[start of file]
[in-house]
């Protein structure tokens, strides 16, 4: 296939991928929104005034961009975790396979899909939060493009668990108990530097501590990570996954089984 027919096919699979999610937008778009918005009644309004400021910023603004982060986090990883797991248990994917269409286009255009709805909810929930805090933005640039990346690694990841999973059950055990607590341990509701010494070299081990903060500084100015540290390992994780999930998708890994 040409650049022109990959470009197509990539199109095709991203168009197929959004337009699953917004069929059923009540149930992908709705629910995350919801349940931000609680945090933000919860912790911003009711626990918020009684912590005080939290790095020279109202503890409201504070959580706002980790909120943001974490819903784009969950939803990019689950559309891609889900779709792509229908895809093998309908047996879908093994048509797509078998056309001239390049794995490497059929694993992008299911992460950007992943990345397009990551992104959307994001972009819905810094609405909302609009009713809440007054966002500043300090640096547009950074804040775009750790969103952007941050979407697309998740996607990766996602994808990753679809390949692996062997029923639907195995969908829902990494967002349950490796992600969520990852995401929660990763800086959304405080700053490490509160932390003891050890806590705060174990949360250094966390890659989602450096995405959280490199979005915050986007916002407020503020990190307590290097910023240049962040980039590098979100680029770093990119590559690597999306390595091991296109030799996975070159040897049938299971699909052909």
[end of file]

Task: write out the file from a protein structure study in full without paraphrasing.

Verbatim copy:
[in-house]
């Protein structure tokens, strides 16, 4: 296939991928929104005034961009975790396979899909939060493009668990108990530097501590990570996954089984 027919096919699979999610937008778009918005009644309004400021910023603004982060986090990883797991248990994917269409286009255009709805909810929930805090933005640039990346690694990841999973059950055990607590341990509701010494070299081990903060500084100015540290390992994780999930998708890994 040409650049022109990959470009197509990539199109095709991203168009197929959004337009699953917004069929059923009540149930992908709705629910995350919801349940931000609680945090933000919860912790911003009711626990918020009684912590005080939290790095020279109202503890409201504070959580706002980790909120943001974490819903784009969950939803990019689950559309891609889900779709792509229908895809093998309908047996879908093994048509797509078998056309001239390049794995490497059929694993992008299911992460950007992943990345397009990551992104959307994001972009819905810094609405909302609009009713809440007054966002500043300090640096547009950074804040775009750790969103952007941050979407697309998740996607990766996602994808990753679809390949692996062997029923639907195995969908829902990494967002349950490796992600969520990852995401929660990763800086959304405080700053490490509160932390003891050890806590705060174990949360250094966390890659989602450096995405959280490199979005915050986007916002407020503020990190307590290097910023240049962040980039590098979100680029770093990119590559690597999306390595091991296109030799996975070159040897049938299971699909052909």